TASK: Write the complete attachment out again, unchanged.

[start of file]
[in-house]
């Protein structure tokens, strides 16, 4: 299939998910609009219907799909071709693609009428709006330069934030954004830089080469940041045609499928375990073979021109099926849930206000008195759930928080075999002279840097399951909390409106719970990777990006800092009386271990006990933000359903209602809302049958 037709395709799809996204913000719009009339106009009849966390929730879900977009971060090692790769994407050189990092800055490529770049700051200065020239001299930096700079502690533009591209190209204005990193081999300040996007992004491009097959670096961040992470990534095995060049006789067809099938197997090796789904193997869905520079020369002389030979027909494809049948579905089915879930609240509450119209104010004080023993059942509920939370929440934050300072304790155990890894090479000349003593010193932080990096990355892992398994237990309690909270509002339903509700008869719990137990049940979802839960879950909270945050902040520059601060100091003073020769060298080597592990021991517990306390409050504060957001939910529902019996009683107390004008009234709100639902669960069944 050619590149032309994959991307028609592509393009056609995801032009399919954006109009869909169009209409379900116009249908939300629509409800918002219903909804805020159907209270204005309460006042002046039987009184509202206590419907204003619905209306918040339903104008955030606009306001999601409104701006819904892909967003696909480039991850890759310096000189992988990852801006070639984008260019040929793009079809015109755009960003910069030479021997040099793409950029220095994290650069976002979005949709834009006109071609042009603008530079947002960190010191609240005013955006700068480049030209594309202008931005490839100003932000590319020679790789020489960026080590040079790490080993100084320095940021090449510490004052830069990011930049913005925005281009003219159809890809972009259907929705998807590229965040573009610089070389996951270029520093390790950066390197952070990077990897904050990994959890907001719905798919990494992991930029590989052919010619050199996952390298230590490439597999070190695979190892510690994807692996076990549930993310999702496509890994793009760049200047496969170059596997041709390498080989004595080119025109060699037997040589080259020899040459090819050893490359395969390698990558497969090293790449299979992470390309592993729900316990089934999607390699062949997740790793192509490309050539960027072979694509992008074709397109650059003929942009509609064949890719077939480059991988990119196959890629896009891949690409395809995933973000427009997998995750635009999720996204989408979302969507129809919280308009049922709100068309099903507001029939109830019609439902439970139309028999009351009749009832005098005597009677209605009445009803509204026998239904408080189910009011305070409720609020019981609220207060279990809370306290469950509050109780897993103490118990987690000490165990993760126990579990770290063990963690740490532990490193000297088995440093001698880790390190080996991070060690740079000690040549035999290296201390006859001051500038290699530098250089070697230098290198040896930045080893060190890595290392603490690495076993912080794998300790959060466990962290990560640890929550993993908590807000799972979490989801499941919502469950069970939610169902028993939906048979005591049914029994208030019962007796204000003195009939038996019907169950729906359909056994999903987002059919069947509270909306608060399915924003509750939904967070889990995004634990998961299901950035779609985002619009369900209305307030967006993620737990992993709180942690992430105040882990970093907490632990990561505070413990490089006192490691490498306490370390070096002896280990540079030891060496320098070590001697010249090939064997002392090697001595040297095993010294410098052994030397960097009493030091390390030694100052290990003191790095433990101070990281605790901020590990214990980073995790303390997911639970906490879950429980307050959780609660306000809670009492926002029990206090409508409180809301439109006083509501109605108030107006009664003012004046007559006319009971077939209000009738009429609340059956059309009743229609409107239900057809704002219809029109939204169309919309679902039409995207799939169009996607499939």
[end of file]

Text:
[in-house]
């Protein structure tokens, strides 16, 4: 299939998910609009219907799909071709693609009428709006330069934030954004830089080469940041045609499928375990073979021109099926849930206000008195759930928080075999002279840097399951909390409106719970990777990006800092009386271990006990933000359903209602809302049958 037709395709799809996204913000719009009339106009009849966390929730879900977009971060090692790769994407050189990092800055490529770049700051200065020239001299930096700079502690533009591209190209204005990193081999300040996007992004491009097959670096961040992470990534095995060049006789067809099938197997090796789904193997869905520079020369002389030979027909494809049948579905089915879930609240509450119209104010004080023993059942509920939370929440934050300072304790155990890894090479000349003593010193932080990096990355892992398994237990309690909270509002339903509700008869719990137990049940979802839960879950909270945050902040520059601060100091003073020769060298080597592990021991517990306390409050504060957001939910529902019996009683107390004008009234709100639902669960069944 050619590149032309994959991307028609592509393009056609995801032009399919954006109009869909169009209409379900116009249908939300629509409800918002219903909804805020159907209270204005309460006042002046039987009184509202206590419907204003619905209306918040339903104008955030606009306001999601409104701006819904892909967003696909480039991850890759310096000189992988990852801006070639984008260019040929793009079809015109755009960003910069030479021997040099793409950029220095994290650069976002979005949709834009006109071609042009603008530079947002960190010191609240005013955006700068480049030209594309202008931005490839100003932000590319020679790789020489960026080590040079790490080993100084320095940021090449510490004052830069990011930049913005925005281009003219159809890809972009259907929705998807590229965040573009610089070389996951270029520093390790950066390197952070990077990897904050990994959890907001719905798919990494992991930029590989052919010619050199996952390298230590490439597999070190695979190892510690994807692996076990549930993310999702496509890994793009760049200047496969170059596997041709390498080989004595080119025109060699037997040589080259020899040459090819050893490359395969390698990558497969090293790449299979992470390309592993729900316990089934999607390699062949997740790793192509490309050539960027072979694509992008074709397109650059003929942009509609064949890719077939480059991988990119196959890629896009891949690409395809995933973000427009997998995750635009999720996204989408979302969507129809919280308009049922709100068309099903507001029939109830019609439902439970139309028999009351009749009832005098005597009677209605009445009803509204026998239904408080189910009011305070409720609020019981609220207060279990809370306290469950509050109780897993103490118990987690000490165990993760126990579990770290063990963690740490532990490193000297088995440093001698880790390190080996991070060690740079000690040549035999290296201390006859001051500038290699530098250089070697230098290198040896930045080893060190890595290392603490690495076993912080794998300790959060466990962290990560640890929550993993908590807000799972979490989801499941919502469950069970939610169902028993939906048979005591049914029994208030019962007796204000003195009939038996019907169950729906359909056994999903987002059919069947509270909306608060399915924003509750939904967070889990995004634990998961299901950035779609985002619009369900209305307030967006993620737990992993709180942690992430105040882990970093907490632990990561505070413990490089006192490691490498306490370390070096002896280990540079030891060496320098070590001697010249090939064997002392090697001595040297095993010294410098052994030397960097009493030091390390030694100052290990003191790095433990101070990281605790901020590990214990980073995790303390997911639970906490879950429980307050959780609660306000809670009492926002029990206090409508409180809301439109006083509501109605108030107006009664003012004046007559006319009971077939209000009738009429609340059956059309009743229609409107239900057809704002219809029109939204169309919309679902039409995207799939169009996607499939």